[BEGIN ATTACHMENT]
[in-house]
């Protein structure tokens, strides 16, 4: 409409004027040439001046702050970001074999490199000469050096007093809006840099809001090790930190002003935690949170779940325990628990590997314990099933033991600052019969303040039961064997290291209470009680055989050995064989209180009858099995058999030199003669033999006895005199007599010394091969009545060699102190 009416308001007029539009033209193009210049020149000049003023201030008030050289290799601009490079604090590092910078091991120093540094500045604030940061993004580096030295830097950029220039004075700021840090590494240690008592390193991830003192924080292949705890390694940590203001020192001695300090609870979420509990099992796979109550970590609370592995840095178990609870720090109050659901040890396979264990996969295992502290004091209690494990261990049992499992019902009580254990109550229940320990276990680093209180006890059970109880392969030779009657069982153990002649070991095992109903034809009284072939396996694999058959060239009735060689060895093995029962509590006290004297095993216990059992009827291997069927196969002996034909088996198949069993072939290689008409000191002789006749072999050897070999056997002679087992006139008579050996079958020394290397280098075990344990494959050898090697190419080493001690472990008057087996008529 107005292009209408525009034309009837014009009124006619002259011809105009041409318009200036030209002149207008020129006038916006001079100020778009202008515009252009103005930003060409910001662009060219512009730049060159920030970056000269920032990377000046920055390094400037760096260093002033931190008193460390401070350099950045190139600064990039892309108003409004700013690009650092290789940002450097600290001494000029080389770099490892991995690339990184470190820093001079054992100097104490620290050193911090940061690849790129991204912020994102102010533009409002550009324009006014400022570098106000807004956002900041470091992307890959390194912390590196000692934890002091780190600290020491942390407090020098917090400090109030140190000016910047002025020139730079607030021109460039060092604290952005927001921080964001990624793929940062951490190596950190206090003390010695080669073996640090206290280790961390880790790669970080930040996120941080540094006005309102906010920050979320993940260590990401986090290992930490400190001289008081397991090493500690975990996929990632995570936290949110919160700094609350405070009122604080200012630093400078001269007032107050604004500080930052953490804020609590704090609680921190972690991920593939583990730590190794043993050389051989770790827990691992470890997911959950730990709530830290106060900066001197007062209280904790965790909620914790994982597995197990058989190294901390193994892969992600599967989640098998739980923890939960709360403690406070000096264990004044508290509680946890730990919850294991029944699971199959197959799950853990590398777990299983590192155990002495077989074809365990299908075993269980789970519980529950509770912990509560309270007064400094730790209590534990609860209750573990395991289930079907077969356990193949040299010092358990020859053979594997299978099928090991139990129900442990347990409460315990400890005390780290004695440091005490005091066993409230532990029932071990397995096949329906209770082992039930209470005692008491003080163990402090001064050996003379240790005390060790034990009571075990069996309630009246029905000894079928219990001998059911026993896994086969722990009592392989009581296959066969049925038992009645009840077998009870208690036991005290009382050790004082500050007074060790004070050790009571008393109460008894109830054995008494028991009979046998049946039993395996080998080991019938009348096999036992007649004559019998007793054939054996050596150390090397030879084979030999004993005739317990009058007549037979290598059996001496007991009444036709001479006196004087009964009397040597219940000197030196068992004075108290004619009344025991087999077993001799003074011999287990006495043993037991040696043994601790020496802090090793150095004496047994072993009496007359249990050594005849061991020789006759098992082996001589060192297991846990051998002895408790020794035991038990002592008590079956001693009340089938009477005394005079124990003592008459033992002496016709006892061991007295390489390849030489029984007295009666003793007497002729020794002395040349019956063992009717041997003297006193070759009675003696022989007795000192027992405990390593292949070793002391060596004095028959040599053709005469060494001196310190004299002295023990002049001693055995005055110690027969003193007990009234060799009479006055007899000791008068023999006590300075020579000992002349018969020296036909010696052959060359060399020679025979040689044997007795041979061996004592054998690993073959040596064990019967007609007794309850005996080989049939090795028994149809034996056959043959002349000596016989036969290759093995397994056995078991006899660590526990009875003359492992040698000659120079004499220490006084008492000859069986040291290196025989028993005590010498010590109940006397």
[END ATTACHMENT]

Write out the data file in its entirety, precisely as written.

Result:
[in-house]
């Protein structure tokens, strides 16, 4: 409409004027040439001046702050970001074999490199000469050096007093809006840099809001090790930190002003935690949170779940325990628990590997314990099933033991600052019969303040039961064997290291209470009680055989050995064989209180009858099995058999030199003669033999006895005199007599010394091969009545060699102190 009416308001007029539009033209193009210049020149000049003023201030008030050289290799601009490079604090590092910078091991120093540094500045604030940061993004580096030295830097950029220039004075700021840090590494240690008592390193991830003192924080292949705890390694940590203001020192001695300090609870979420509990099992796979109550970590609370592995840095178990609870720090109050659901040890396979264990996969295992502290004091209690494990261990049992499992019902009580254990109550229940320990276990680093209180006890059970109880392969030779009657069982153990002649070991095992109903034809009284072939396996694999058959060239009735060689060895093995029962509590006290004297095993216990059992009827291997069927196969002996034909088996198949069993072939290689008409000191002789006749072999050897070999056997002679087992006139008579050996079958020394290397280098075990344990494959050898090697190419080493001690472990008057087996008529 107005292009209408525009034309009837014009009124006619002259011809105009041409318009200036030209002149207008020129006038916006001079100020778009202008515009252009103005930003060409910001662009060219512009730049060159920030970056000269920032990377000046920055390094400037760096260093002033931190008193460390401070350099950045190139600064990039892309108003409004700013690009650092290789940002450097600290001494000029080389770099490892991995690339990184470190820093001079054992100097104490620290050193911090940061690849790129991204912020994102102010533009409002550009324009006014400022570098106000807004956002900041470091992307890959390194912390590196000692934890002091780190600290020491942390407090020098917090400090109030140190000016910047002025020139730079607030021109460039060092604290952005927001921080964001990624793929940062951490190596950190206090003390010695080669073996640090206290280790961390880790790669970080930040996120941080540094006005309102906010920050979320993940260590990401986090290992930490400190001289008081397991090493500690975990996929990632995570936290949110919160700094609350405070009122604080200012630093400078001269007032107050604004500080930052953490804020609590704090609680921190972690991920593939583990730590190794043993050389051989770790827990691992470890997911959950730990709530830290106060900066001197007062209280904790965790909620914790994982597995197990058989190294901390193994892969992600599967989640098998739980923890939960709360403690406070000096264990004044508290509680946890730990919850294991029944699971199959197959799950853990590398777990299983590192155990002495077989074809365990299908075993269980789970519980529950509770912990509560309270007064400094730790209590534990609860209750573990395991289930079907077969356990193949040299010092358990020859053979594997299978099928090991139990129900442990347990409460315990400890005390780290004695440091005490005091066993409230532990029932071990397995096949329906209770082992039930209470005692008491003080163990402090001064050996003379240790005390060790034990009571075990069996309630009246029905000894079928219990001998059911026993896994086969722990009592392989009581296959066969049925038992009645009840077998009870208690036991005290009382050790004082500050007074060790004070050790009571008393109460008894109830054995008494028991009979046998049946039993395996080998080991019938009348096999036992007649004559019998007793054939054996050596150390090397030879084979030999004993005739317990009058007549037979290598059996001496007991009444036709001479006196004087009964009397040597219940000197030196068992004075108290004619009344025991087999077993001799003074011999287990006495043993037991040696043994601790020496802090090793150095004496047994072993009496007359249990050594005849061991020789006759098992082996001589060192297991846990051998002895408790020794035991038990002592008590079956001693009340089938009477005394005079124990003592008459033992002496016709006892061991007295390489390849030489029984007295009666003793007497002729020794002395040349019956063992009717041997003297006193070759009675003696022989007795000192027992405990390593292949070793002391060596004095028959040599053709005469060494001196310190004299002295023990002049001693055995005055110690027969003193007990009234060799009479006055007899000791008068023999006590300075020579000992002349018969020296036909010696052959060359060399020679025979040689044997007795041979061996004592054998690993073959040596064990019967007609007794309850005996080989049939090795028994149809034996056959043959002349000596016989036969290759093995397994056995078991006899660590526990009875003359492992040698000659120079004499220490006084008492000859069986040291290196025989028993005590010498010590109940006397």